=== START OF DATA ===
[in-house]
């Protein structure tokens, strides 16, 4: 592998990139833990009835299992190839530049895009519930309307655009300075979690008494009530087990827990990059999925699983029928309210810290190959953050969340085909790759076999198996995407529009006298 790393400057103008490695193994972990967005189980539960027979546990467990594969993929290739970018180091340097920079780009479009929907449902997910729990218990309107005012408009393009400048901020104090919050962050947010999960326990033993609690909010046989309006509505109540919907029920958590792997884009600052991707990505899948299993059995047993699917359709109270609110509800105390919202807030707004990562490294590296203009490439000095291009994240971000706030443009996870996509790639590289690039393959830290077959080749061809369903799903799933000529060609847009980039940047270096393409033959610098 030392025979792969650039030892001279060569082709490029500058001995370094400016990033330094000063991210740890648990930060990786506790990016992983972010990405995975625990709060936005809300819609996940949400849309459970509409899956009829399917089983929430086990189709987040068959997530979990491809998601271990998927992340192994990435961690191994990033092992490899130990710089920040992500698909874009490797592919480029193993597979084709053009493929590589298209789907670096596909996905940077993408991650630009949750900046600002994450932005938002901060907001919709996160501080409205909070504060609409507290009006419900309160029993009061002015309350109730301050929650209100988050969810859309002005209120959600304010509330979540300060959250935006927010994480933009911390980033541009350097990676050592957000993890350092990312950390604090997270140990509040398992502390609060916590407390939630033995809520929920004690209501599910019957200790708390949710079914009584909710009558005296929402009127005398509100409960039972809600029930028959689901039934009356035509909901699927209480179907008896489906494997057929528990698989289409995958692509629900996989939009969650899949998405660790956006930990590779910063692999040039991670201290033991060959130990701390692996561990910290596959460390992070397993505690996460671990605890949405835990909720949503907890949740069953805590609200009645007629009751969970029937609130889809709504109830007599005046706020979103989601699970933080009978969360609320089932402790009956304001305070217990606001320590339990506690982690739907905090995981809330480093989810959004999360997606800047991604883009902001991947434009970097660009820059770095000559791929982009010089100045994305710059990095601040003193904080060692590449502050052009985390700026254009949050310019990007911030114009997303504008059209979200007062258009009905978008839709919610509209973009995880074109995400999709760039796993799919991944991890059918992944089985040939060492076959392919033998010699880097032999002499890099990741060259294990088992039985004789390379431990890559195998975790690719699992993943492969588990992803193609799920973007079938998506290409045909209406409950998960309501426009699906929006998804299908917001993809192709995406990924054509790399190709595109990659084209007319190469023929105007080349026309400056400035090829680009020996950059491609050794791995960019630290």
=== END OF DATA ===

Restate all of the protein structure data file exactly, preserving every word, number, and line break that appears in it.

[in-house]
């Protein structure tokens, strides 16, 4: 592998990139833990009835299992190839530049895009519930309307655009300075979690008494009530087990827990990059999925699983029928309210810290190959953050969340085909790759076999198996995407529009006298 790393400057103008490695193994972990967005189980539960027979546990467990594969993929290739970018180091340097920079780009479009929907449902997910729990218990309107005012408009393009400048901020104090919050962050947010999960326990033993609690909010046989309006509505109540919907029920958590792997884009600052991707990505899948299993059995047993699917359709109270609110509800105390919202807030707004990562490294590296203009490439000095291009994240971000706030443009996870996509790639590289690039393959830290077959080749061809369903799903799933000529060609847009980039940047270096393409033959610098 030392025979792969650039030892001279060569082709490029500058001995370094400016990033330094000063991210740890648990930060990786506790990016992983972010990405995975625990709060936005809300819609996940949400849309459970509409899956009829399917089983929430086990189709987040068959997530979990491809998601271990998927992340192994990435961690191994990033092992490899130990710089920040992500698909874009490797592919480029193993597979084709053009493929590589298209789907670096596909996905940077993408991650630009949750900046600002994450932005938002901060907001919709996160501080409205909070504060609409507290009006419900309160029993009061002015309350109730301050929650209100988050969810859309002005209120959600304010509330979540300060959250935006927010994480933009911390980033541009350097990676050592957000993890350092990312950390604090997270140990509040398992502390609060916590407390939630033995809520929920004690209501599910019957200790708390949710079914009584909710009558005296929402009127005398509100409960039972809600029930028959689901039934009356035509909901699927209480179907008896489906494997057929528990698989289409995958692509629900996989939009969650899949998405660790956006930990590779910063692999040039991670201290033991060959130990701390692996561990910290596959460390992070397993505690996460671990605890949405835990909720949503907890949740069953805590609200009645007629009751969970029937609130889809709504109830007599005046706020979103989601699970933080009978969360609320089932402790009956304001305070217990606001320590339990506690982690739907905090995981809330480093989810959004999360997606800047991604883009902001991947434009970097660009820059770095000559791929982009010089100045994305710059990095601040003193904080060692590449502050052009985390700026254009949050310019990007911030114009997303504008059209979200007062258009009905978008839709919610509209973009995880074109995400999709760039796993799919991944991890059918992944089985040939060492076959392919033998010699880097032999002499890099990741060259294990088992039985004789390379431990890559195998975790690719699992993943492969588990992803193609799920973007079938998506290409045909209406409950998960309501426009699906929006998804299908917001993809192709995406990924054509790399190709595109990659084209007319190469023929105007080349026309400056400035090829680009020996950059491609050794791995960019630290």